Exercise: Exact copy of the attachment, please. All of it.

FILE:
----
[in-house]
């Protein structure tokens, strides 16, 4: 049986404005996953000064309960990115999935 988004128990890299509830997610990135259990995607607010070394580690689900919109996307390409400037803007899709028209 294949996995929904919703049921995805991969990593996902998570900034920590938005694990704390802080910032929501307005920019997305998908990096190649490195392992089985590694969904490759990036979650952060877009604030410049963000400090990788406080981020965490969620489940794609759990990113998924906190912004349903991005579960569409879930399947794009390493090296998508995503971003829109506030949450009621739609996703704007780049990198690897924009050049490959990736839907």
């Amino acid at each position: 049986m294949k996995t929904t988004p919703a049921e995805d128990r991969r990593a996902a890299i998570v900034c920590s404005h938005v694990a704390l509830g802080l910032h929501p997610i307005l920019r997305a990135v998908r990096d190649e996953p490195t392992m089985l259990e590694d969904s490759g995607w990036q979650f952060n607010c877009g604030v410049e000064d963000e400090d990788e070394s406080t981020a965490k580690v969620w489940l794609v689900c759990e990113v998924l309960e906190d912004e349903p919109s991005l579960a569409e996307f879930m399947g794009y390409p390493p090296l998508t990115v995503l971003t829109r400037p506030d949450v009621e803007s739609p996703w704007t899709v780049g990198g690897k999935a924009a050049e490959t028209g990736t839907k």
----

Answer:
[in-house]
């Protein structure tokens, strides 16, 4: 049986404005996953000064309960990115999935 988004128990890299509830997610990135259990995607607010070394580690689900919109996307390409400037803007899709028209 294949996995929904919703049921995805991969990593996902998570900034920590938005694990704390802080910032929501307005920019997305998908990096190649490195392992089985590694969904490759990036979650952060877009604030410049963000400090990788406080981020965490969620489940794609759990990113998924906190912004349903991005579960569409879930399947794009390493090296998508995503971003829109506030949450009621739609996703704007780049990198690897924009050049490959990736839907």
């Amino acid at each position: 049986m294949k996995t929904t988004p919703a049921e995805d128990r991969r990593a996902a890299i998570v900034c920590s404005h938005v694990a704390l509830g802080l910032h929501p997610i307005l920019r997305a990135v998908r990096d190649e996953p490195t392992m089985l259990e590694d969904s490759g995607w990036q979650f952060n607010c877009g604030v410049e000064d963000e400090d990788e070394s406080t981020a965490k580690v969620w489940l794609v689900c759990e990113v998924l309960e906190d912004e349903p919109s991005l579960a569409e996307f879930m399947g794009y390409p390493p090296l998508t990115v995503l971003t829109r400037p506030d949450v009621e803007s739609p996703w704007t899709v780049g990198g690897k999935a924009a050049e490959t028209g990736t839907k």